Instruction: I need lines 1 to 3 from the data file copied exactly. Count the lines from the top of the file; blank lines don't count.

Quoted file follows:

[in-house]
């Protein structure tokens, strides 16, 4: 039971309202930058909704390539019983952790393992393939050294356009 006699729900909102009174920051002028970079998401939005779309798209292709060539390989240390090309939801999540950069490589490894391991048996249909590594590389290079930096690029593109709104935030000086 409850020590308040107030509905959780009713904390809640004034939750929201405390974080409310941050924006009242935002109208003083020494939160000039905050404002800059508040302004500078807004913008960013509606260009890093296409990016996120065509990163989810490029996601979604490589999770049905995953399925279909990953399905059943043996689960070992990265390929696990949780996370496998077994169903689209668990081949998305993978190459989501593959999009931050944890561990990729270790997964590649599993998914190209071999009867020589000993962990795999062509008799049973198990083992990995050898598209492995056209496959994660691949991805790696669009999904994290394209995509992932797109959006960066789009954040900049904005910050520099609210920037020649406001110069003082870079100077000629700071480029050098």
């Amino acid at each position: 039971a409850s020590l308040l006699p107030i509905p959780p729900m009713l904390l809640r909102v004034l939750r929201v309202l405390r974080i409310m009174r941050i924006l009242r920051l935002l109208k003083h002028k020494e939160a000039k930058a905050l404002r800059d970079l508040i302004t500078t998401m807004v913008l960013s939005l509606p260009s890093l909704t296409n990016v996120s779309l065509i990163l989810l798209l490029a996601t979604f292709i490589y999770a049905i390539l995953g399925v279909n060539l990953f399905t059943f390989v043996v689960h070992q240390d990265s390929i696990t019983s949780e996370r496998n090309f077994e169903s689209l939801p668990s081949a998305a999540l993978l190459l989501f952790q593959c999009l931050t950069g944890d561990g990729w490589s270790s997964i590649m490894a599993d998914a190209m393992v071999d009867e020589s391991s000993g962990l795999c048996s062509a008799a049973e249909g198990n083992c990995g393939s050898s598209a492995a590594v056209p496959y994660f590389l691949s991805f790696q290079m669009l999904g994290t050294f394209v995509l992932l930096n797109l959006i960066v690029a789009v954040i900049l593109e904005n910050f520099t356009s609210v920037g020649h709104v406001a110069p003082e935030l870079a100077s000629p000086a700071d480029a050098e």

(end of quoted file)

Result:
[in-house]
């Protein structure tokens, strides 16, 4: 039971309202930058909704390539019983952790393992393939050294356009 006699729900909102009174920051002028970079998401939005779309798209292709060539390989240390090309939801999540950069490589490894391991048996249909590594590389290079930096690029593109709104935030000086 409850020590308040107030509905959780009713904390809640004034939750929201405390974080409310941050924006009242935002109208003083020494939160000039905050404002800059508040302004500078807004913008960013509606260009890093296409990016996120065509990163989810490029996601979604490589999770049905995953399925279909990953399905059943043996689960070992990265390929696990949780996370496998077994169903689209668990081949998305993978190459989501593959999009931050944890561990990729270790997964590649599993998914190209071999009867020589000993962990795999062509008799049973198990083992990995050898598209492995056209496959994660691949991805790696669009999904994290394209995509992932797109959006960066789009954040900049904005910050520099609210920037020649406001110069003082870079100077000629700071480029050098």
């Amino acid at each position: 039971a409850s020590l308040l006699p107030i509905p959780p729900m009713l904390l809640r909102v004034l939750r929201v309202l405390r974080i409310m009174r941050i924006l009242r920051l935002l109208k003083h002028k020494e939160a000039k930058a905050l404002r800059d970079l508040i302004t500078t998401m807004v913008l960013s939005l509606p260009s890093l909704t296409n990016v996120s779309l065509i990163l989810l798209l490029a996601t979604f292709i490589y999770a049905i390539l995953g399925v279909n060539l990953f399905t059943f390989v043996v689960h070992q240390d990265s390929i696990t019983s949780e996370r496998n090309f077994e169903s689209l939801p668990s081949a998305a999540l993978l190459l989501f952790q593959c999009l931050t950069g944890d561990g990729w490589s270790s997964i590649m490894a599993d998914a190209m393992v071999d009867e020589s391991s000993g962990l795999c048996s062509a008799a049973e249909g198990n083992c990995g393939s050898s598209a492995a590594v056209p496959y994660f590389l691949s991805f790696q290079m669009l999904g994290t050294f394209v995509l992932l930096n797109l959006i960066v690029a789009v954040i900049l593109e904005n910050f520099t356009s609210v920037g020649h709104v406001a110069p003082e935030l870079a100077s000629p000086a700071d480029a050098e």